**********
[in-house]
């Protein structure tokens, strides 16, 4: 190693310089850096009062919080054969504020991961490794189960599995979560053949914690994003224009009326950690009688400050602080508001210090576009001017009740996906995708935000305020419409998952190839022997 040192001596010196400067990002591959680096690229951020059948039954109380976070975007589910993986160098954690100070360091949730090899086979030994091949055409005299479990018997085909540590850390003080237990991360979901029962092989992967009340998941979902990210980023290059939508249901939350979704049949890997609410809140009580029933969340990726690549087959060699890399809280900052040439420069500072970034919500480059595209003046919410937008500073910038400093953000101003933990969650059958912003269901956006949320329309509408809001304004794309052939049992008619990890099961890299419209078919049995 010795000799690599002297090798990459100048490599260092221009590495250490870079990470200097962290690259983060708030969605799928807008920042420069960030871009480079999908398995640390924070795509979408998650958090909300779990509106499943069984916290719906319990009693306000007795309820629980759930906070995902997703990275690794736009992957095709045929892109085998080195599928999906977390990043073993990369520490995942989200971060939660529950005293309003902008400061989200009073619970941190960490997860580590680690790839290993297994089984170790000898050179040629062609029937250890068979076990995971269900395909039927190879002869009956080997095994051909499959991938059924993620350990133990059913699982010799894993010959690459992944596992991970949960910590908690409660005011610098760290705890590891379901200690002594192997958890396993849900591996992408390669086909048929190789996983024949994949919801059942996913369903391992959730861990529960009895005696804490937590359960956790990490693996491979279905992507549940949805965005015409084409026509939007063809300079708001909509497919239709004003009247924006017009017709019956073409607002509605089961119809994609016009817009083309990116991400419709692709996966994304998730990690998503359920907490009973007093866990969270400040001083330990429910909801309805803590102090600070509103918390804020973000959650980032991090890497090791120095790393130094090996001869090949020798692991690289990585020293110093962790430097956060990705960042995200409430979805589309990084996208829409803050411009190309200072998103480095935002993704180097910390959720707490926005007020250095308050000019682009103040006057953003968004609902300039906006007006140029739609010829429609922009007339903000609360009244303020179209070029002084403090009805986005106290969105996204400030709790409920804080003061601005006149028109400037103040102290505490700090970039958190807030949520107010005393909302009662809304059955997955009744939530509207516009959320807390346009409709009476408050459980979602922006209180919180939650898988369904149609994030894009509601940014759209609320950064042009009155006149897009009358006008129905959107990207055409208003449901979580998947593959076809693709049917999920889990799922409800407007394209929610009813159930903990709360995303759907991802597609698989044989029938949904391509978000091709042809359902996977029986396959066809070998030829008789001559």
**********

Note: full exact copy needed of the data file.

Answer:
[in-house]
């Protein structure tokens, strides 16, 4: 190693310089850096009062919080054969504020991961490794189960599995979560053949914690994003224009009326950690009688400050602080508001210090576009001017009740996906995708935000305020419409998952190839022997 040192001596010196400067990002591959680096690229951020059948039954109380976070975007589910993986160098954690100070360091949730090899086979030994091949055409005299479990018997085909540590850390003080237990991360979901029962092989992967009340998941979902990210980023290059939508249901939350979704049949890997609410809140009580029933969340990726690549087959060699890399809280900052040439420069500072970034919500480059595209003046919410937008500073910038400093953000101003933990969650059958912003269901956006949320329309509408809001304004794309052939049992008619990890099961890299419209078919049995 010795000799690599002297090798990459100048490599260092221009590495250490870079990470200097962290690259983060708030969605799928807008920042420069960030871009480079999908398995640390924070795509979408998650958090909300779990509106499943069984916290719906319990009693306000007795309820629980759930906070995902997703990275690794736009992957095709045929892109085998080195599928999906977390990043073993990369520490995942989200971060939660529950005293309003902008400061989200009073619970941190960490997860580590680690790839290993297994089984170790000898050179040629062609029937250890068979076990995971269900395909039927190879002869009956080997095994051909499959991938059924993620350990133990059913699982010799894993010959690459992944596992991970949960910590908690409660005011610098760290705890590891379901200690002594192997958890396993849900591996992408390669086909048929190789996983024949994949919801059942996913369903391992959730861990529960009895005696804490937590359960956790990490693996491979279905992507549940949805965005015409084409026509939007063809300079708001909509497919239709004003009247924006017009017709019956073409607002509605089961119809994609016009817009083309990116991400419709692709996966994304998730990690998503359920907490009973007093866990969270400040001083330990429910909801309805803590102090600070509103918390804020973000959650980032991090890497090791120095790393130094090996001869090949020798692991690289990585020293110093962790430097956060990705960042995200409430979805589309990084996208829409803050411009190309200072998103480095935002993704180097910390959720707490926005007020250095308050000019682009103040006057953003968004609902300039906006007006140029739609010829429609922009007339903000609360009244303020179209070029002084403090009805986005106290969105996204400030709790409920804080003061601005006149028109400037103040102290505490700090970039958190807030949520107010005393909302009662809304059955997955009744939530509207516009959320807390346009409709009476408050459980979602922006209180919180939650898988369904149609994030894009509601940014759209609320950064042009009155006149897009009358006008129905959107990207055409208003449901979580998947593959076809693709049917999920889990799922409800407007394209929610009813159930903990709360995303759907991802597609698989044989029938949904391509978000091709042809359902996977029986396959066809070998030829008789001559």